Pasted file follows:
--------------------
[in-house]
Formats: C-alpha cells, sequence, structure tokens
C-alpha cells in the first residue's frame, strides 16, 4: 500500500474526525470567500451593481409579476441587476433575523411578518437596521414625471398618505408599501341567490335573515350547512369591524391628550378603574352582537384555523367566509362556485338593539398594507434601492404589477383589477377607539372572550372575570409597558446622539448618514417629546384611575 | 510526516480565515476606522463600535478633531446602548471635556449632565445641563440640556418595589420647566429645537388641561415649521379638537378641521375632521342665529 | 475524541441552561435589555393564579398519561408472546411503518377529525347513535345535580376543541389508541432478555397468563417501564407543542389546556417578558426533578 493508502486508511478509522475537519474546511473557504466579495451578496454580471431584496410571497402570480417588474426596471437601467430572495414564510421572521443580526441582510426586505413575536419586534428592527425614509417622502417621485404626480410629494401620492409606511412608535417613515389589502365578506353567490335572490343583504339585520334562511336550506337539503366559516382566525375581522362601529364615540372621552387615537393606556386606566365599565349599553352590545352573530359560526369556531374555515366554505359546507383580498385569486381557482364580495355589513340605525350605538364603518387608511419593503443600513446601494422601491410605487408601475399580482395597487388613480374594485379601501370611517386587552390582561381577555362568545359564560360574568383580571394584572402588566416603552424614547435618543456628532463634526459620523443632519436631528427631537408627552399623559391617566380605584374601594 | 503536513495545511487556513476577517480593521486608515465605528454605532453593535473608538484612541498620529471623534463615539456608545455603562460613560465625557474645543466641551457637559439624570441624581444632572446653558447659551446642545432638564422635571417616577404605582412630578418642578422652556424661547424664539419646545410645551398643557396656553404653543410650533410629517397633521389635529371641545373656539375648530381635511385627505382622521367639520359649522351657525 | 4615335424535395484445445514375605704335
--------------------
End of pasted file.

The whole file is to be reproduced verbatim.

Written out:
[in-house]
Formats: C-alpha cells, sequence, structure tokens
C-alpha cells in the first residue's frame, strides 16, 4: 500500500474526525470567500451593481409579476441587476433575523411578518437596521414625471398618505408599501341567490335573515350547512369591524391628550378603574352582537384555523367566509362556485338593539398594507434601492404589477383589477377607539372572550372575570409597558446622539448618514417629546384611575 | 510526516480565515476606522463600535478633531446602548471635556449632565445641563440640556418595589420647566429645537388641561415649521379638537378641521375632521342665529 | 475524541441552561435589555393564579398519561408472546411503518377529525347513535345535580376543541389508541432478555397468563417501564407543542389546556417578558426533578 493508502486508511478509522475537519474546511473557504466579495451578496454580471431584496410571497402570480417588474426596471437601467430572495414564510421572521443580526441582510426586505413575536419586534428592527425614509417622502417621485404626480410629494401620492409606511412608535417613515389589502365578506353567490335572490343583504339585520334562511336550506337539503366559516382566525375581522362601529364615540372621552387615537393606556386606566365599565349599553352590545352573530359560526369556531374555515366554505359546507383580498385569486381557482364580495355589513340605525350605538364603518387608511419593503443600513446601494422601491410605487408601475399580482395597487388613480374594485379601501370611517386587552390582561381577555362568545359564560360574568383580571394584572402588566416603552424614547435618543456628532463634526459620523443632519436631528427631537408627552399623559391617566380605584374601594 | 503536513495545511487556513476577517480593521486608515465605528454605532453593535473608538484612541498620529471623534463615539456608545455603562460613560465625557474645543466641551457637559439624570441624581444632572446653558447659551446642545432638564422635571417616577404605582412630578418642578422652556424661547424664539419646545410645551398643557396656553404653543410650533410629517397633521389635529371641545373656539375648530381635511385627505382622521367639520359649522351657525 | 4615335424535395484445445514375605704335